Sunday, December 19, 2010

Part 1, Capitol Reef... but where is the water?

Leaving Dixie forest and descending into the lowlands offeres some relief from the cold and snow of the mountains. The red hills of Capitol Reef can be seen from a long way off and as I approach I can feel excitement building. These majestic hills reveal the passage of the ages on earth. The many levels of strata clearly show the geology of the Paleozoic and Mesozoic eras. The Mesozoic era contain the very famous Jurassic period otherwise known as the age of the dinosaurs. My mind conjures up images of ancient creatures and then of the early humans who lived in this land and how hard those time must have been for survival.

The Sandstone rocks
As I enter the Grand Wash/Capitol Gorge Scenic Drive I am greeted by a group of rocks of astonishing contrast with the surroundings. They are composed of Navajo Sandstone and must have been thrown where they lay 70 million years ago when the fold rose from the ground and formed Capitol Reef.

Now the reef looms up next to the road and reveals a stunning cliff face of color. Thanks to the frequent turn-outs I am able to stop and take pictures without driving into the soft sand on the side of the road.
This image clearly shows the edge of the riff where the reef pushes up.

It is a good idea to stop at the ranger station. I like to check out all the info and picking up a map and another tee shirt to add to my collection. Stopping gives me time to gather my thoughts and get a sense of where I am on the trip.
Clearly marked strata shows off the ages.

Here we can see the scale and breadth of Capitol Reef's stunning beauty.

I see on the map of the park that just up the road on the left side are some petrographic drawings on the rock face. This is my first stop. The carved drawings were done by the Fremont Indians who lived here around A.D. 700. They lasted about 600 years and then abandoned the area, possibly due to a long drought.

I could not help but noticing that in the past this rock wall must have been unprotected and many visitors had climbed the wall to carve their names into it, some even marked over the ancient drawings. (What could they have been thinking to mess up such an ancient artifact?)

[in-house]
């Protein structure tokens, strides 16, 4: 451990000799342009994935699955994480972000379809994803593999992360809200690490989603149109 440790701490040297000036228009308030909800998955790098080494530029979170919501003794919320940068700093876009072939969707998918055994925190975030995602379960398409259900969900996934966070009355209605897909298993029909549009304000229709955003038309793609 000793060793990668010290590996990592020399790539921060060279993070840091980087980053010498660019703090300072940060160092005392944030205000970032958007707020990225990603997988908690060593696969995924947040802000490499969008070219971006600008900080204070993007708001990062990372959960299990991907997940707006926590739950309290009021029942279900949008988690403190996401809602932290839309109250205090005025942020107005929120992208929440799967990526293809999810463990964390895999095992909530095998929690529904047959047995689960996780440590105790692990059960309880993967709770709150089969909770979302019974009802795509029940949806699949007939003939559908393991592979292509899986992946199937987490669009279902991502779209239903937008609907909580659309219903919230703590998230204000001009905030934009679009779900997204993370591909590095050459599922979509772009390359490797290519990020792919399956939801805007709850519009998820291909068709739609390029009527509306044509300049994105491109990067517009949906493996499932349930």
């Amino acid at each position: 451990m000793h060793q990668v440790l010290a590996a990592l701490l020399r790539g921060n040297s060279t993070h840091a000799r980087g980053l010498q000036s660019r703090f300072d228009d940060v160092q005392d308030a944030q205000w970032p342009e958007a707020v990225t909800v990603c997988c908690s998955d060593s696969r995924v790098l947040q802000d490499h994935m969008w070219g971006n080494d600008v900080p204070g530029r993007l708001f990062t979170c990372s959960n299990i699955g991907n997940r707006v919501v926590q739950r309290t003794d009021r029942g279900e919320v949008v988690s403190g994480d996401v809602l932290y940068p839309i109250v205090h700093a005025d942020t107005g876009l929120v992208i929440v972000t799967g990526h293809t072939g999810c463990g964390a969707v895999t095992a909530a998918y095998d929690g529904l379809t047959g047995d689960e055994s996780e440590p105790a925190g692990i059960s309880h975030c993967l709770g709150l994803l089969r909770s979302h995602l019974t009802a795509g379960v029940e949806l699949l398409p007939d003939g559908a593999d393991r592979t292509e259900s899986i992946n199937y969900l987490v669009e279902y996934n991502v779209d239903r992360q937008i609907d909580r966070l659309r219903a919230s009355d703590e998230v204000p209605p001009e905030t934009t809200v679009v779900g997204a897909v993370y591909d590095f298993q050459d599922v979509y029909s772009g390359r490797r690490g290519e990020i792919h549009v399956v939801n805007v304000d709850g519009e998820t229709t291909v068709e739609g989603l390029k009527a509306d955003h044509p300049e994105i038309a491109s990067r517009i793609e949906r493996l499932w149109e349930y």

View walking up the Hickman Trail
Further up the road is the first real pullout that offers a hike to Hickman Bridge. This is about two miles in and climbing and I must admit that it is not easy for me, what with carrying all my photo gear and enough water for the round trip. But once I rounded the last turn in the trail I saw that it was worth it. Before me was a fabulous arching bridge of stone.
The Hickman Bridge Arch

 Standing under the massive arch of red rock I got the feeling that nature is timeless This bridge has stood the test of time and only small boulders lay beneath it. I hung out for an hour or so taking in all of this beauty and gathering the strength for the return hike down.

It was still early in the day when I got back to the car and more wonders await me up the road I was headed now for the scenic back country road that lead to Cathedral Valley and the Alter of the Sun and the Alter of Moon. Leaving the paved road for the back country, I am grateful for my Suburu all wheel drive. The road is dirt and rock and filled with ups and downs as I drive over huge boulders to get to the far outback area that is little visited by travelers.
As I drive deeper into the wilderness I am aware of how far away from any help I am if I should need it. My driving is cautious and slow and I am aware of my engine temperature. I don't want to hit a rock or overheat out here!
The desert floor is untouched by human footprints.
Rolling rounded smooth mounds of incredible beauty.
It is now mid afternoon and shadows are just beginning to lengthen. The sun is hot and bright.
I am approaching Cathedral Valley as I drive through rolling rounded smooth mounds of incredible beauty.

No comments: